Do you wonder if your dog is lonely? It’s better to skip the diagnostics and go straight to measures that can help to reduce loneliness. There are many different ways to do this. You might have to experiment with the method that works best for your dog. If your dog is a social and outgoing type, they will likely enjoy a doggy daycare or be walked by a dog walker while you’re at work. If they are more introverted, they are likely to be just as happy with the TV on and access to the garden via a dog flap.
Don’t feel alone in this department. Asking if your dog is lonely is yet another of the common questions about dogs.
5) “Is my dog well nourished?”
It’s fair to say that the subject of canine nutrition is a controversial one. Some people insist that a raw diet is by far the best choice. Others say that raw diets lack in vitamins and essential nutrients. As a result, you can find yourself wondering if your dog is really getting what they need from their food. Feeling like you have failed them as an owner for not being able to absolutely know the answer.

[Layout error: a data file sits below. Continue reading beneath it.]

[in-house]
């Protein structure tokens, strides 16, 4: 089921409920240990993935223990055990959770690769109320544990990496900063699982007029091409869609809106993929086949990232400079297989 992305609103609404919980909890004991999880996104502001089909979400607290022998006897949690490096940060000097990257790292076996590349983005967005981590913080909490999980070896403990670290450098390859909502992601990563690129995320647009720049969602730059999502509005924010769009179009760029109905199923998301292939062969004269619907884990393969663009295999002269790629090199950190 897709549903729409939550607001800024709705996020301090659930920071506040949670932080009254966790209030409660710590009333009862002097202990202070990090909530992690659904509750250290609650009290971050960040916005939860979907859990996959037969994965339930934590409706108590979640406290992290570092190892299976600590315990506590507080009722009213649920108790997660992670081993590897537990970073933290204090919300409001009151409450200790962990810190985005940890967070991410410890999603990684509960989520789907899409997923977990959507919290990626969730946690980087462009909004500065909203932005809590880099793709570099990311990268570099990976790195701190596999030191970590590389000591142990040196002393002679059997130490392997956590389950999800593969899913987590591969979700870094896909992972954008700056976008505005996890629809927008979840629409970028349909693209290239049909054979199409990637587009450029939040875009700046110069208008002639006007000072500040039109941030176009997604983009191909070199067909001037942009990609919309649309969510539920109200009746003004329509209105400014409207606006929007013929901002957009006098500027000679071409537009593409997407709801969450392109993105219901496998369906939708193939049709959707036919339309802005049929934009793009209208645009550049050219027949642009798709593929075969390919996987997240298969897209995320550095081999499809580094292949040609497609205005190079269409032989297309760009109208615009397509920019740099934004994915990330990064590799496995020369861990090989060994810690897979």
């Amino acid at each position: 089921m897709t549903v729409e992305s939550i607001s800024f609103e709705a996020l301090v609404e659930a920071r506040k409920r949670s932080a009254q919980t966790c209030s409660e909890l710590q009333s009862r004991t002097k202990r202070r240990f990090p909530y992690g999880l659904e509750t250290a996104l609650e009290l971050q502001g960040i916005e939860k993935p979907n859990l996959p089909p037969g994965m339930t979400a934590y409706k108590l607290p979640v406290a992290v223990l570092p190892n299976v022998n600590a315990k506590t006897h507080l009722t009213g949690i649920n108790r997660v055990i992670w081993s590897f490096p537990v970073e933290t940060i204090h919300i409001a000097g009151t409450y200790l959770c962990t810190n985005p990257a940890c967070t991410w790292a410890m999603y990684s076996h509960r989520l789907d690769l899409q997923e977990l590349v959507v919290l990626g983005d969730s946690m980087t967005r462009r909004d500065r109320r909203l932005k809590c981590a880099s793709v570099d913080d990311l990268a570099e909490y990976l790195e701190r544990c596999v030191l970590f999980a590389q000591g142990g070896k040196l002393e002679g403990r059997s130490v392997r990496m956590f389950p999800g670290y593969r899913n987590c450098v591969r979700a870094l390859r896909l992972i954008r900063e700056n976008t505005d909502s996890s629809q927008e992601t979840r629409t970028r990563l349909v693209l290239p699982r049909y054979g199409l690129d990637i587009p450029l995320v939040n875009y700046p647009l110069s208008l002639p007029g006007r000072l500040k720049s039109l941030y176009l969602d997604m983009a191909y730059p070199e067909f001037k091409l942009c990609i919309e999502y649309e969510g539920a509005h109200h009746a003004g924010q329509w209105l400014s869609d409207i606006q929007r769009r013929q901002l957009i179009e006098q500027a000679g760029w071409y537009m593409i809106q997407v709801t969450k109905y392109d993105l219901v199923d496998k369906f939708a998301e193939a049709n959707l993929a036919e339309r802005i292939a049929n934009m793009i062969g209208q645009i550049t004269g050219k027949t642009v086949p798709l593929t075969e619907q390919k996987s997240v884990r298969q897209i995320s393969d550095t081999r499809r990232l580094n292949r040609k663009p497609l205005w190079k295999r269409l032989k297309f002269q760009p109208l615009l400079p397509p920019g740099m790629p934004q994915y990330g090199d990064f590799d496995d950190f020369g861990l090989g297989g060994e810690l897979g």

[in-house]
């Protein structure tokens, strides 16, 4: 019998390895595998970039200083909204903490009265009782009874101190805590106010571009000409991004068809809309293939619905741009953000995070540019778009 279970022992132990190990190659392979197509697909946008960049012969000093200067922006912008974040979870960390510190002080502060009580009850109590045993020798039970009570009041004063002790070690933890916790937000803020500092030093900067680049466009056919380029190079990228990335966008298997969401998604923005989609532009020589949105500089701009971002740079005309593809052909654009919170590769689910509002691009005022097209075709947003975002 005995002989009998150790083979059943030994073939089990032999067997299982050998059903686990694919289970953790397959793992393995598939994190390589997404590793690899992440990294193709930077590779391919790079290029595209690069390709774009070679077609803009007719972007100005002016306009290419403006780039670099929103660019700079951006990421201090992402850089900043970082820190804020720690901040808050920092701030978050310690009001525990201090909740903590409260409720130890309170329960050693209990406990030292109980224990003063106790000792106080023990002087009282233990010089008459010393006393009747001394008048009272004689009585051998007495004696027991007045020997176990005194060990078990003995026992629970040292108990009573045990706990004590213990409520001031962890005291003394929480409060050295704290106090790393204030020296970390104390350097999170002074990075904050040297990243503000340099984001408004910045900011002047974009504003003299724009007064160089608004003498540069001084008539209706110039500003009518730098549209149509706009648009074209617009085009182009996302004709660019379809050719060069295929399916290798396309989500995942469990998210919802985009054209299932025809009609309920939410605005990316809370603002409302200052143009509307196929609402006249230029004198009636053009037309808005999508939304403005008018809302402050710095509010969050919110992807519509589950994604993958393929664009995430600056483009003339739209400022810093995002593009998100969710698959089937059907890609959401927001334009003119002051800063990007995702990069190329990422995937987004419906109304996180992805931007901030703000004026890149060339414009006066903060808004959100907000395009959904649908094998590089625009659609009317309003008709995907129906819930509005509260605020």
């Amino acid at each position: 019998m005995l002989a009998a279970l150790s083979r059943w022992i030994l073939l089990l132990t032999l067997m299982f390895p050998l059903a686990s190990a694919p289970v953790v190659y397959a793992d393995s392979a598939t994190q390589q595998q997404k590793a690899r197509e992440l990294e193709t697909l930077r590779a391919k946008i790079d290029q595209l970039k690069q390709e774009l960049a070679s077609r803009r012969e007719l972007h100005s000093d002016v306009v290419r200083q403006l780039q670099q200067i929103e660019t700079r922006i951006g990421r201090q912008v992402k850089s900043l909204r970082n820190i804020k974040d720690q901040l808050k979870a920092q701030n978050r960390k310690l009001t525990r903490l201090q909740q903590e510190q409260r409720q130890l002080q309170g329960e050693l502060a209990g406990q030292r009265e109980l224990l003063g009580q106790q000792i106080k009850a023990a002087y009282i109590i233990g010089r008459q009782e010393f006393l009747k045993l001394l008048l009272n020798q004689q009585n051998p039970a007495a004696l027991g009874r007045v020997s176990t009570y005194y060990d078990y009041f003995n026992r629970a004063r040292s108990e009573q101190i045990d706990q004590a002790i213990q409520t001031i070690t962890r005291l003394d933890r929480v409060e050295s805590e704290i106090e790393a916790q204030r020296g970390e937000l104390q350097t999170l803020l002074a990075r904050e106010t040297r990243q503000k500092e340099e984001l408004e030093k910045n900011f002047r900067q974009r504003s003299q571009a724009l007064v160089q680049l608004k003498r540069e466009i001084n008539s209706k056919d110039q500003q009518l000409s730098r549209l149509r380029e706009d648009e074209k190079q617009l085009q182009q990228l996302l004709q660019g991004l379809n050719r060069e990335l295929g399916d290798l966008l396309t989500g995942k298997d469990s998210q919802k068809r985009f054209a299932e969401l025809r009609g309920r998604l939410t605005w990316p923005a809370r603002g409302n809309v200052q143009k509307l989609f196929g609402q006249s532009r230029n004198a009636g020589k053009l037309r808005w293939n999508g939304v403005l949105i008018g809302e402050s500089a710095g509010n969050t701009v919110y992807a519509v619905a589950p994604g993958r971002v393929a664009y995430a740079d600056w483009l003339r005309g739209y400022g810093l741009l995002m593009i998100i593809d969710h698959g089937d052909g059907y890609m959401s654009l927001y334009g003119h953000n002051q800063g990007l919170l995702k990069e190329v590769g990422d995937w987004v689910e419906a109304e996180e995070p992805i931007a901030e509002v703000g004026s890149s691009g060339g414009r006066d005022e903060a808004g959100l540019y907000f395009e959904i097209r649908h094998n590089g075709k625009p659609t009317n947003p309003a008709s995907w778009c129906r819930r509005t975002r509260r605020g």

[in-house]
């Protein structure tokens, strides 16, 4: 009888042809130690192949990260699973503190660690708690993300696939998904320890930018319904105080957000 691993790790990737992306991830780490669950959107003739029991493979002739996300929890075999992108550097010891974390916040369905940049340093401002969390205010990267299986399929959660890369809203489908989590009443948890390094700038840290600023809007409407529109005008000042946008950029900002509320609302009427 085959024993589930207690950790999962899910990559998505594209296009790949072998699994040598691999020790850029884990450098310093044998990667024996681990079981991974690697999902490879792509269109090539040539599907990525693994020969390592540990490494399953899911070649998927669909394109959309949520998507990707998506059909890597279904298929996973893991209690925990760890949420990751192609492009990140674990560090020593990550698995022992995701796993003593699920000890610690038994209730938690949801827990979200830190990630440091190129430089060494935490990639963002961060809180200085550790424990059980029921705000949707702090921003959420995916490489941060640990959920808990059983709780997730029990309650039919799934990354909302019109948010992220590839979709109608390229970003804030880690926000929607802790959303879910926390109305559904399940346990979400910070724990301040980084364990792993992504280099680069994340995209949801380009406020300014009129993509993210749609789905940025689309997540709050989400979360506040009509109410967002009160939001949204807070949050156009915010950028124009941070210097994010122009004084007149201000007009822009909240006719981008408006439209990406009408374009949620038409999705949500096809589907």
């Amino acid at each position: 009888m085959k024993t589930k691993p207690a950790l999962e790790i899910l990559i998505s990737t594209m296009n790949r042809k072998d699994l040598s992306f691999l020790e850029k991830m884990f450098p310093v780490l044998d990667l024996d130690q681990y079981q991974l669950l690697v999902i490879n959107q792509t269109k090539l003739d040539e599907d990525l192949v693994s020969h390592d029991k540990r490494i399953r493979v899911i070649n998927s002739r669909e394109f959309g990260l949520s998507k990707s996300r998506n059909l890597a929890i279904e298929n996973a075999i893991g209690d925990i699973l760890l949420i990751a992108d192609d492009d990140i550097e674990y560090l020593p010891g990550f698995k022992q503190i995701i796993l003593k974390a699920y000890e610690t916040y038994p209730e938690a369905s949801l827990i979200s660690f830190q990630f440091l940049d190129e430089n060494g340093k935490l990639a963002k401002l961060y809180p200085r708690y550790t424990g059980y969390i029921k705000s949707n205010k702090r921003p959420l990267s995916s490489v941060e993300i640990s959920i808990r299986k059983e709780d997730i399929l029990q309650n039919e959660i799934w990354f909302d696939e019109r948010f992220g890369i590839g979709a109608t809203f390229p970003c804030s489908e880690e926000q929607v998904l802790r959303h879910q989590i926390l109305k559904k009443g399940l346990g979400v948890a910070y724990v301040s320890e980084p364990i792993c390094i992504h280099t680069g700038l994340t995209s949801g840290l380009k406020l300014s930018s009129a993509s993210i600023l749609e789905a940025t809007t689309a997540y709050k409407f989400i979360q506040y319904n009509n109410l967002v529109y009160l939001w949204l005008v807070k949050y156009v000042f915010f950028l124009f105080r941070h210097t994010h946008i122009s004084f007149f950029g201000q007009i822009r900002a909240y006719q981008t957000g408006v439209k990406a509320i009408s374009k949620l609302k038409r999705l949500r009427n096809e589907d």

Realistically, your dog is doing just fine with the nutrition that you are providing. The only time you truly need to worry is if your dog is showing signs of ill health. This should be inspected and nutrient deficiencies investigated as a potential cause. However, if your dog is full of the joys of life, then you really don’t need to be concerned. Be it pet food or a raw diet, dogs are resilient creatures that can handle a variety of diets. It’s almost impossible that your choice of food will be doing them a disservice.
If you’re really not sure what the right nutritional choice is, then you might want to consider switching their diet around on occasion. For example, you could feed a raw diet for a week, then a standard food diet the next week. This ensures they don’t miss out on any essential nutrients and, in effect, are able to get the best of both worlds.
Having read through the above — and implemented any of the applicable suggested steps — hopefully, your mind will be able to rest easy, safe in the knowledge that all is well with your beloved four-legged friend. Dog owners ask many common questions about dogs. It isn’t because we are not smart enough to know the answers. It is simply because we love our dogs. We want them to be healthy and happy too.